Success factors behind multi-stakeholder management of geese in an agricultural landscape
2016 (English)In: 7th North American Duck Symposium: waterfowl ecology and adaptive management, 2016Conference paper, Abstract (Refereed)
On both sides of the Atlantic, geese are a major management challenge, not least because of shifting distributions, increased availability of nutritious agricultural forage, and unprecedented growth of some populations. In northwest Europe, managers face the task of devising management strategies for areas with up to 10 co-occurring goose species. These taxa range from being globally threatened to over-abundant, usually present in mixed-species assemblages whose composition change seasonally. I present a case study from a densely populated agricultural region in south Sweden where goose numbers and damage by geese on crops have increased dramatically during recent decades. A goose management group (GMG) was founded in 2002 comprising landowners, farmers, hunters, ornithologists, conservation NGOs, and local and county level administration. The GMG has autonomy to self-organize and a key point is that it has neither legal jurisdiction nor authority to make formal decisions. This makes the GMG adaptive, free to react quickly to signals from the socio-ecological system. In essence, the GMG provides a collaborative arena for sharing experiences and discussing conflicts. With time this has built trust between stakeholders so that there is no longer any disagreement over input variables such as goose numbers, bag size, and magnitude of crop damage. Further GMG success factors are its continuity over time, that it is embedded in the local community, and that some of its members also represent authorities that do have jurisdiction over hunting permits and crop damage reimbursement. This is an example of how human-wildlife conflicts can be reduced and defused by simple means. Interestingly, GMG members as well as people outside the group consider it a success even though it has not led to reduced goose numbers locally, illustrating that understanding the sociology of management conflicts is often just as important as understanding biological details of the system.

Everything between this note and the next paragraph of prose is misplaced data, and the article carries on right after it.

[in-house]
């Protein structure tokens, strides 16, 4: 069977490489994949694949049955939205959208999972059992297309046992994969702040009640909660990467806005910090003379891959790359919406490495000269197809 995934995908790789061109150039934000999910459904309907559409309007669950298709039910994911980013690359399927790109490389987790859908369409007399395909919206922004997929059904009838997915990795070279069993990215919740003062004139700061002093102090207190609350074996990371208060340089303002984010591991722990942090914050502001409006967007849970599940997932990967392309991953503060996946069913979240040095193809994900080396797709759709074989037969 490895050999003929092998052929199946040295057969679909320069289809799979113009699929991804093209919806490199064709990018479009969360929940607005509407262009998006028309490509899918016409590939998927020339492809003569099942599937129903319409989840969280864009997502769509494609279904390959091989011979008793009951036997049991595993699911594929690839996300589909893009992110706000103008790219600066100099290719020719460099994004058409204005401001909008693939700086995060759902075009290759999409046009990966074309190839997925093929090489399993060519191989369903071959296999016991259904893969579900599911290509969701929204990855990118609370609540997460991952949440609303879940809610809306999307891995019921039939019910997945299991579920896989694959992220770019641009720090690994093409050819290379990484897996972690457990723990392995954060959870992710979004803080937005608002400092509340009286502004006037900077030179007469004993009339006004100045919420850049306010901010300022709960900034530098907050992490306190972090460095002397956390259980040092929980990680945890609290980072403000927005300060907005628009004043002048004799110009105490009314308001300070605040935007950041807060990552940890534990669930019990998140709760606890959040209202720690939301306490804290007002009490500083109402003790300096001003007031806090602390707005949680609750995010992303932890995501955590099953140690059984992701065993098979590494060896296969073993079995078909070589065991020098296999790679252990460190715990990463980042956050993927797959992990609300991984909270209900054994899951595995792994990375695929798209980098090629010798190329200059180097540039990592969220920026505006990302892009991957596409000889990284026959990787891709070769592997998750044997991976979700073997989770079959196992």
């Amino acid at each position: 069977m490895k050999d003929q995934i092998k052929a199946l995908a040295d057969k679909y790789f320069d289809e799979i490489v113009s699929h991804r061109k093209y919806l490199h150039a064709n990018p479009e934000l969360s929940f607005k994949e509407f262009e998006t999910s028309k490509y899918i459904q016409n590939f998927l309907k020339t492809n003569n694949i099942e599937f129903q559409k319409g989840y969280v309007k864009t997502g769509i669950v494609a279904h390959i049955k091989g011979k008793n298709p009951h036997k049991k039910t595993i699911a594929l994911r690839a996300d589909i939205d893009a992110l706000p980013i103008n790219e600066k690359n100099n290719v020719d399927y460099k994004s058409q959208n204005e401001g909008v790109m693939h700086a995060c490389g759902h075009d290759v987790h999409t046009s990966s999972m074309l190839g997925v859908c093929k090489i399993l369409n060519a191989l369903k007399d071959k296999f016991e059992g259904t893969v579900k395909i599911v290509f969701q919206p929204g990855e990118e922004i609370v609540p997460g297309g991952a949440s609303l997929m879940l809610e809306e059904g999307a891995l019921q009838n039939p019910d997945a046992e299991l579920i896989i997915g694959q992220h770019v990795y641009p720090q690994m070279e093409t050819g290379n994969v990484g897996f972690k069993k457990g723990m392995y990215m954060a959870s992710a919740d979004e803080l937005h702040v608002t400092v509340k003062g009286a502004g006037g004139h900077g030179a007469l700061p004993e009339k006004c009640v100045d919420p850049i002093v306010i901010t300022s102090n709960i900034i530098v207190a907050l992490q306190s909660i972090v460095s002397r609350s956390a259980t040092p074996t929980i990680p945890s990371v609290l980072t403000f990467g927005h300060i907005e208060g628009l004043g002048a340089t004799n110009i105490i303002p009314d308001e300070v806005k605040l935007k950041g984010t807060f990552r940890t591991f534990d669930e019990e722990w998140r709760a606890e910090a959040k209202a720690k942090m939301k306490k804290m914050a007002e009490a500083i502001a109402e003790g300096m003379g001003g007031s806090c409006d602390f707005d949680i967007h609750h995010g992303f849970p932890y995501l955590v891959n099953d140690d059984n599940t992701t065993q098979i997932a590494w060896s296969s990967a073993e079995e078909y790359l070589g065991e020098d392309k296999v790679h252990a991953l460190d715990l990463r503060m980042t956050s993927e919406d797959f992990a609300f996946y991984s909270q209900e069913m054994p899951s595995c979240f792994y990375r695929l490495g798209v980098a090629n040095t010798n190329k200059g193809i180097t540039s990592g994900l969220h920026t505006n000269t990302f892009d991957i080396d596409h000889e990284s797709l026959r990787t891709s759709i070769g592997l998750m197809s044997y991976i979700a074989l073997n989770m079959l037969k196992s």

Place, publisher, year, edition, pages
IdentifiersURN: urn:nbn:se:hkr:diva-16057OAI: oai:DiVA.org:hkr-16057DiVA: diva2:971885
7th North American Duck Symposium, Annapolis, MD, 2-5 February 2016